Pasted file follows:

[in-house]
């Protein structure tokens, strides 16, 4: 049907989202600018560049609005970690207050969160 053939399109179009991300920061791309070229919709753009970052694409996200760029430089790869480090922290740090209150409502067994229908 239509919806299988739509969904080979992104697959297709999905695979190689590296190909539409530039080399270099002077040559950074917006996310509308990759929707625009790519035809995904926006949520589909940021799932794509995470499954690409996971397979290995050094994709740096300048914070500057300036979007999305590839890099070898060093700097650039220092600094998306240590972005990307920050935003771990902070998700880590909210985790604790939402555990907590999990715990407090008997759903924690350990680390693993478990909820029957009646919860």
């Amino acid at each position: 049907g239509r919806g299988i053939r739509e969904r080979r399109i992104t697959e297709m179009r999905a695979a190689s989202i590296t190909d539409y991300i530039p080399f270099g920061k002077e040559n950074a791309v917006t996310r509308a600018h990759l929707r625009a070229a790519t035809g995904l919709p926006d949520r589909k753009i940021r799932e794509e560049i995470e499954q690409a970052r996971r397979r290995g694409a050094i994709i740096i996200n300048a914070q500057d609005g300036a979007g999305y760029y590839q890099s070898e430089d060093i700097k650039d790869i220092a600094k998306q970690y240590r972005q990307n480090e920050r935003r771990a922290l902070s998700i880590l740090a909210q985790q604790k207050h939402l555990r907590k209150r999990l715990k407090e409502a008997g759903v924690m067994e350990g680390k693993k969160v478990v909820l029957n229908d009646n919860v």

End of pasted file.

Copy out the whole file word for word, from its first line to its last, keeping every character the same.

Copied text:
[in-house]
């Protein structure tokens, strides 16, 4: 049907989202600018560049609005970690207050969160 053939399109179009991300920061791309070229919709753009970052694409996200760029430089790869480090922290740090209150409502067994229908 239509919806299988739509969904080979992104697959297709999905695979190689590296190909539409530039080399270099002077040559950074917006996310509308990759929707625009790519035809995904926006949520589909940021799932794509995470499954690409996971397979290995050094994709740096300048914070500057300036979007999305590839890099070898060093700097650039220092600094998306240590972005990307920050935003771990902070998700880590909210985790604790939402555990907590999990715990407090008997759903924690350990680390693993478990909820029957009646919860």
């Amino acid at each position: 049907g239509r919806g299988i053939r739509e969904r080979r399109i992104t697959e297709m179009r999905a695979a190689s989202i590296t190909d539409y991300i530039p080399f270099g920061k002077e040559n950074a791309v917006t996310r509308a600018h990759l929707r625009a070229a790519t035809g995904l919709p926006d949520r589909k753009i940021r799932e794509e560049i995470e499954q690409a970052r996971r397979r290995g694409a050094i994709i740096i996200n300048a914070q500057d609005g300036a979007g999305y760029y590839q890099s070898e430089d060093i700097k650039d790869i220092a600094k998306q970690y240590r972005q990307n480090e920050r935003r771990a922290l902070s998700i880590l740090a909210q985790q604790k207050h939402l555990r907590k209150r999990l715990k407090e409502a008997g759903v924690m067994e350990g680390k693993k969160v478990v909820l029957n229908d009646n919860v």